I went back inside and we all finished our goodbyes. Then Ben wrapped her in the soft blanket she was laying on and went to pick her up. We noticed she had begun to leak bodily fluids so we quickly threw paper towels on it and then Ben asked Emily to get a trash bag. She was horrified. She thought he was going to put her dog in a trash bag. I assured her that he was just putting her lower half into the bag and he was talking to Smiley too, explaining what he was doing.
We all went outside to the grave Emily and Andrew had dug for Smiley and Ben gently placed her inside. We said a prayer and we each took a turn saying how much we loved her and appreciated everything she had done for us through the years. Then it was time to pour the dirt in. That was really hard and Emily and Andrew did a lot of it in the beginning. When they couldn’t do it anymore I took a shovel and started to help. Ben and I helped them finish. Emily made sure not to cover Smiley’s face until she had to. I cried as I watched my daughter bury her very best friend (next to Andrew) and she carefully placed the dirt away from the dog’s face. It broke my heart.
When we had finally finished, we had to place a large wooden pallet over the grave. The kids wanted to plant flowers on in in the spring.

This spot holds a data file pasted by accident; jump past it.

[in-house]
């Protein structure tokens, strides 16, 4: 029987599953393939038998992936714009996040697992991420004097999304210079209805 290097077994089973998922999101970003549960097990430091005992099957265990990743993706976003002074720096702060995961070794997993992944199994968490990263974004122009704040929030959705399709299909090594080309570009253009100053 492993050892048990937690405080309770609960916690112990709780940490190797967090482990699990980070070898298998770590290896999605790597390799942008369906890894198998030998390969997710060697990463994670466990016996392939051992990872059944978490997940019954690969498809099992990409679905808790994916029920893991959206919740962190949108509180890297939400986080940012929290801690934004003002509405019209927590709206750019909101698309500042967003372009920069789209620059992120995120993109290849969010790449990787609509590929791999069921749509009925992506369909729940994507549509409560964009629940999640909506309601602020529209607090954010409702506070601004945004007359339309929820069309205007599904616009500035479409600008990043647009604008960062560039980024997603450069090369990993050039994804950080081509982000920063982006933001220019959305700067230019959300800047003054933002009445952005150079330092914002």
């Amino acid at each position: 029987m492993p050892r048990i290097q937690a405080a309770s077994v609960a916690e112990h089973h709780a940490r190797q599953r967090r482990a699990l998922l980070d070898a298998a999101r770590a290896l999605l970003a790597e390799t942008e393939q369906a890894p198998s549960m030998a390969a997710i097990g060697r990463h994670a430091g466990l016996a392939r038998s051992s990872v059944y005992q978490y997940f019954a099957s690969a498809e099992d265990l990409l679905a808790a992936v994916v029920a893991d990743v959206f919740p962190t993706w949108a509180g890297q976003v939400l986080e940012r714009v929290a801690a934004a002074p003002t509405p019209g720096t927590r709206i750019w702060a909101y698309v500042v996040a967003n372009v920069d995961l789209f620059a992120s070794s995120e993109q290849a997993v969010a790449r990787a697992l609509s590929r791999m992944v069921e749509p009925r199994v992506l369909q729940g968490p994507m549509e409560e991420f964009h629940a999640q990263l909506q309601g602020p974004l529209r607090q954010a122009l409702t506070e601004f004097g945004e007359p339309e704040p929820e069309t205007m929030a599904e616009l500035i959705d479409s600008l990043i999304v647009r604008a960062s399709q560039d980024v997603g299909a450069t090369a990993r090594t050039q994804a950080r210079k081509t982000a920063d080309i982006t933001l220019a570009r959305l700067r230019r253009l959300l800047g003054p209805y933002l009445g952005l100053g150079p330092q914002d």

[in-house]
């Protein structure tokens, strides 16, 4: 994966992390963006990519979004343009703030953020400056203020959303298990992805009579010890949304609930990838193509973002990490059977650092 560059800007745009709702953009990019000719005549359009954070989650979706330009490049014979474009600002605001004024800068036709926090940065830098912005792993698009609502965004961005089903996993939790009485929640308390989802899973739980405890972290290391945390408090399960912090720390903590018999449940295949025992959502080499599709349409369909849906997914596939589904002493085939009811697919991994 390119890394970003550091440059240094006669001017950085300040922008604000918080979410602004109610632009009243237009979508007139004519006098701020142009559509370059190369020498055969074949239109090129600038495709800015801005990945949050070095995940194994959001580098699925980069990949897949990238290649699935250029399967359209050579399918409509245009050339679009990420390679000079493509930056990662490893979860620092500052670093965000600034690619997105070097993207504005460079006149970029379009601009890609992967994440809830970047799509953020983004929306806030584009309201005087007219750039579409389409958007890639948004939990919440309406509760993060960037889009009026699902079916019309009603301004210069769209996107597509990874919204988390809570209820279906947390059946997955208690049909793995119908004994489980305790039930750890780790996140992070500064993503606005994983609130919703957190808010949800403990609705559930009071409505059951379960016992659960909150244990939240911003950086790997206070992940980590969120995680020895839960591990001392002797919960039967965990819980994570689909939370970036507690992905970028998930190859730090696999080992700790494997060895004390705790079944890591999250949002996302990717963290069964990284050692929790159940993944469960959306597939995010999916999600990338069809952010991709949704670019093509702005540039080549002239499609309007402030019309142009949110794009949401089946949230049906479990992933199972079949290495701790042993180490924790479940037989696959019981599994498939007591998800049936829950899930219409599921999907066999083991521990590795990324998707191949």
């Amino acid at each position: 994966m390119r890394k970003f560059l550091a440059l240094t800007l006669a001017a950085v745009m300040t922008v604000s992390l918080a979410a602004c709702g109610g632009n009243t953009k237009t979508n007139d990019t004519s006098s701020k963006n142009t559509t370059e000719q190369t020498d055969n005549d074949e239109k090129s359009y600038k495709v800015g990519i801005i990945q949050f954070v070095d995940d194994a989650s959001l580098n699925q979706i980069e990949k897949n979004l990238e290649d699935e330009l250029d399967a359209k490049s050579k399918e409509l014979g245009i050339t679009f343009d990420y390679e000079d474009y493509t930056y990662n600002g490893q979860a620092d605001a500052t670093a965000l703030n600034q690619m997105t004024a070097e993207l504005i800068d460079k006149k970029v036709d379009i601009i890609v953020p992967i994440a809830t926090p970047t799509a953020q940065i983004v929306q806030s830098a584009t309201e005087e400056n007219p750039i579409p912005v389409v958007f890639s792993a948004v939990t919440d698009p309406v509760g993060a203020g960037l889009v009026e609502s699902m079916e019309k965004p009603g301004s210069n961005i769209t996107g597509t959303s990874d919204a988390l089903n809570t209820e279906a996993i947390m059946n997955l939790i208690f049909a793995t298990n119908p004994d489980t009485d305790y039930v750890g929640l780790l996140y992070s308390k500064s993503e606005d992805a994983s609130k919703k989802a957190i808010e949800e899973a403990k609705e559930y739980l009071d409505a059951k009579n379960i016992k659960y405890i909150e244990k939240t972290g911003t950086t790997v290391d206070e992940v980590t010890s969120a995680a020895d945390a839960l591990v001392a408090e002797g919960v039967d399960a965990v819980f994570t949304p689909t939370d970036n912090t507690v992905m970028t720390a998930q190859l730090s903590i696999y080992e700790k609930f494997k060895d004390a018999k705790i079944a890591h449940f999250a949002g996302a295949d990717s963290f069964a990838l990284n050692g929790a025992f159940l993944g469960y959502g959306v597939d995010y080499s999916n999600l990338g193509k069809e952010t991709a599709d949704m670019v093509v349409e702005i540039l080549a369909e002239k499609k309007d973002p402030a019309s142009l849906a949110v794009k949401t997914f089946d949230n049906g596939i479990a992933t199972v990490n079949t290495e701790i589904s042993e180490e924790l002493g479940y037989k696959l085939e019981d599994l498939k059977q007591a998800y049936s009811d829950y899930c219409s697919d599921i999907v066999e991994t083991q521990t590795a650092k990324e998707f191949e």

The hardest part for me was yet to come though. I held my children a they mourned, but I wasn’t prepared for my own grief. As night fell and it got colder, I realized that Smiley would have to stay outside alone in the dark and the cold. In all of her years with us, I had never left her out in the cold or all night. She had spent summer nights out in the tent with the kids but never alone. It was horrible for me to think about her out there alone. I worried each night for weeks that an animal would bother her grave. I worried that she would know that we had abandoned her. I know that in reality, she couldn’t feel anything or think but I felt like I was abandoning her. It had always been my job make sure the pets were in before I went to sleep each night and now I had to go to bed knowing that Smiley was out there alone and worse than that, it was cold and she was in the Secret Garden, outside of the protection of the fence.
Smiley was a part of our family for 14 years and had taken very good care of us. She made us feel safe and loved. She taught my children empathy, sympathy, responsibility and how to love someone other than yourself. She gave them courage to do new things and made sure that they never spent too much time playing with video games.